3, 2, 1, impact…

I found that I’d grown fond of asking the question, “Are there any films that take place entirely within one room?” It wasn’t entirely clear why. In preparing for this  post I found a list of over 100 movies the compiler claims satisfy this query. Of these, I’ve seen barely 10% but none of them precisely tell me the answer is “Yes.”

Most of the movies on the list fall into the jump-scare horror and/or torture-porn buckets. However, the best example of almost one-room stories among those films I have scene would be Rear Window (Paramount Pictures, 1954). Even in this some of the action does take place elsewhere.

Why ask the question?

The central reason is one of motion – as it turns out. Movement is essential to drama. If nothing moves, we have a painting. They can, in a sense, tell a story. They can certain move us – emotionally. But that’s not really the same thing.

Movies can be art in and of themselves. A few spring to mind pointing that out. Segment 5 – Crows – in Akira Kurosawa’s Dreams (Warner Bros., 1990) and Episode 10 of Season 5 – Vincent and the Doctor – in new NuWho (BBC, 2010). Oddly enough both of these examples involve van Gogh.

The quintessential presentation of it, in my opinion, is Cameron at the Art Institute of Chicago.

moved


“This I thought was very relevant to Cameron—the tenderness of a mother and a child which he didn’t have.”

“I used it in this context to see – he’s looking at that little girl – which again is, a mother and a child. The closer he looks at the child, the less he sees, of course, with this style of painting. But the more he looks at it, there’s nothing there. He fears that the more you look at him (Cameron), the less you see. There isn’t anything there. That’s him.”

John Hughes


Seurat’s work was begun in 1884 but took two years to complete – placing it a century before the release of Ferris Bueller’s Day Off.

Migration-Tree-plan

The chart here is part of various “visual outlines” for Astral. This doesn’t only show each of the 62 interstellar colonies of Earth but the factions

As an outline, to me it shows the despair and paranoia of one of the villains. The chart demonstrates some of the incredible obstacles faced by a large portion of the society Astral examines. In making this image more than one scene coalesced for me that I hope will illustrate – in the writing – the suffering of one particular faction stemming from the policies of the powers that be.

Every journey will have obstacles; sometimes it starts with misplaced keys. Any trip might begin in a mix of fear and hope.

Toward the end of May I wrote about woe and joy in travel and quoted Dr. Henri Poincaré with regard to hope having somewhat more weight. He also once said, “The mind uses its faculty for creativity only when experience forces it to do so.”

This is true both of writers and their characters.


Advertisements

Reinventing a few specific wheels…

In the early ‘90’s, I accidentally reinvented Robert Plutchik’s “Wheel of Emotions”.

715px-Plutchik-wheel.svgAt the time I was employed as a Human Resources manager. I had taken the position in what turned out to be the wholly wrong assumption that the existence of HR departments within corporations was an admission by companies that they are soulless entities and that some sort of concession had to be made. Presumably, employees have souls even in the soul-crushing environment of the cube farm.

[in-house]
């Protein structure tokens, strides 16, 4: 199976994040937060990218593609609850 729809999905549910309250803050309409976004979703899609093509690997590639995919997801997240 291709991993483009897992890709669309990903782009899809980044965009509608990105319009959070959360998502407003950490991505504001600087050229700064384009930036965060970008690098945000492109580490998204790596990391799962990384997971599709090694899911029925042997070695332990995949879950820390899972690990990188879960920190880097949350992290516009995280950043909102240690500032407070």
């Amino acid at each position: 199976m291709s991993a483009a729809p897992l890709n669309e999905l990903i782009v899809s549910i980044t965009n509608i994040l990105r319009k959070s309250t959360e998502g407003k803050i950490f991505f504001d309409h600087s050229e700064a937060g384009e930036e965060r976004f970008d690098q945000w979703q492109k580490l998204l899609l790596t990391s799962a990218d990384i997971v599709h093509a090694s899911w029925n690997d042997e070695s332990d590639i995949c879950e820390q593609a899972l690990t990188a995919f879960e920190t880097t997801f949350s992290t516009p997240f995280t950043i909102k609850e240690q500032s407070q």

Logic dictated that any visit not involving interviews of those seeking employment would be by someone already with the company who was some shade of mad or sad. Whether we should wish to be glad at all times we do have that wish. So, I knew where visitors to my office wanted to “go” but their exact “point of origin” was too broad and vague. I do not believe that I am unique in not liking to be surprised by people. Wanting to help others as quickly as possible may be somewhat more rare.

I needed to craft a tool that would help me help the employees who came to see me. It was, I suspected, akin to a navigational problem. Beyond that, there were two ingredients to my Emotion Map, the color wheel and a quote from Spider Robinson.

Mad, sad, glad; what else is there?”

Mad is traditionally matched to Red. Similarly, Sad is associated with Blue. That left the healthy hue of Green for Glad. Other emotions were set on the color wheel by making some estimations of triangulation.

What’s twice as far from Glad as it is from Sad? What’s the midpoint between Hope and Gratitude?

I don’t have a background in psychology and, as you might guess from any of my previous posts about Vulcans, approached emotion from an almost scientific stance. I was possibly detached. Emotion was not my field.

It shouldn’t be surprising that my map and Plutchik’s Wheel disagree in terms of placement of specific emotions. But there’s another significant difference. My map places extremes of feeling, such as rage and bliss, on the perimeter of the circle. This is the opposite of Plutchik’s illustration. In the center of his model the colors are bright, fading toward the outside. My map fades to pure white in the center.

I felt that the more confusing, mixed emotions should be in that white space. It’s difficult to tell frustration from apathy. The center of my map was part of the tool; it was the doldrums around which I hoped to help, in my HR capacity, each visitor avoid on their course back to Glad.

color wheelNote: I’ve left labels off a new map as I’m revising it gradually.

Although I don’t still have the original copy of the Emotion Map, and I’m no longer working in HR, I do still use this theory. More recently — within just the past year or so — I’ve begun to revisit it. I’m less detached. I’m feeling more. I am now cultivating the field of my own emotion rather than merely surveying that of others.

And I think that’s making me more effective creatively. Art and writing without emotion cannot hope make an impact, can it?